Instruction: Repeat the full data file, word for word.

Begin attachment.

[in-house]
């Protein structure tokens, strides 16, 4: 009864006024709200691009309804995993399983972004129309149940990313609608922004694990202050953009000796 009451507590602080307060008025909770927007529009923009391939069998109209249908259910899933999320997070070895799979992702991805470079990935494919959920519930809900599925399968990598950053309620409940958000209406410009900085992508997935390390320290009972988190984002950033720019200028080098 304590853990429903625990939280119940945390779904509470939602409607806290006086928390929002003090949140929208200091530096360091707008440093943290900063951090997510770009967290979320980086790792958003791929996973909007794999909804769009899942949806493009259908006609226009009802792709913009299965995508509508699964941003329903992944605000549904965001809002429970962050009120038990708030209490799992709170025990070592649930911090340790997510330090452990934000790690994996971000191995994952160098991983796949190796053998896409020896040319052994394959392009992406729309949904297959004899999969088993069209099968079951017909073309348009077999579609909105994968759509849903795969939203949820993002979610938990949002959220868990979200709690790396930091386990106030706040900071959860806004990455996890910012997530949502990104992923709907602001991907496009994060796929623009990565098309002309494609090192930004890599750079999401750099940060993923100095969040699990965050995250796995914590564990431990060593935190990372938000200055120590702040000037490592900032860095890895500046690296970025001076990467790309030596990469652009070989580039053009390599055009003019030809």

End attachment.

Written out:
[in-house]
């Protein structure tokens, strides 16, 4: 009864006024709200691009309804995993399983972004129309149940990313609608922004694990202050953009000796 009451507590602080307060008025909770927007529009923009391939069998109209249908259910899933999320997070070895799979992702991805470079990935494919959920519930809900599925399968990598950053309620409940958000209406410009900085992508997935390390320290009972988190984002950033720019200028080098 304590853990429903625990939280119940945390779904509470939602409607806290006086928390929002003090949140929208200091530096360091707008440093943290900063951090997510770009967290979320980086790792958003791929996973909007794999909804769009899942949806493009259908006609226009009802792709913009299965995508509508699964941003329903992944605000549904965001809002429970962050009120038990708030209490799992709170025990070592649930911090340790997510330090452990934000790690994996971000191995994952160098991983796949190796053998896409020896040319052994394959392009992406729309949904297959004899999969088993069209099968079951017909073309348009077999579609909105994968759509849903795969939203949820993002979610938990949002959220868990979200709690790396930091386990106030706040900071959860806004990455996890910012997530949502990104992923709907602001991907496009994060796929623009990565098309002309494609090192930004890599750079999401750099940060993923100095969040699990965050995250796995914590564990431990060593935190990372938000200055120590702040000037490592900032860095890895500046690296970025001076990467790309030596990469652009070989580039053009390599055009003019030809």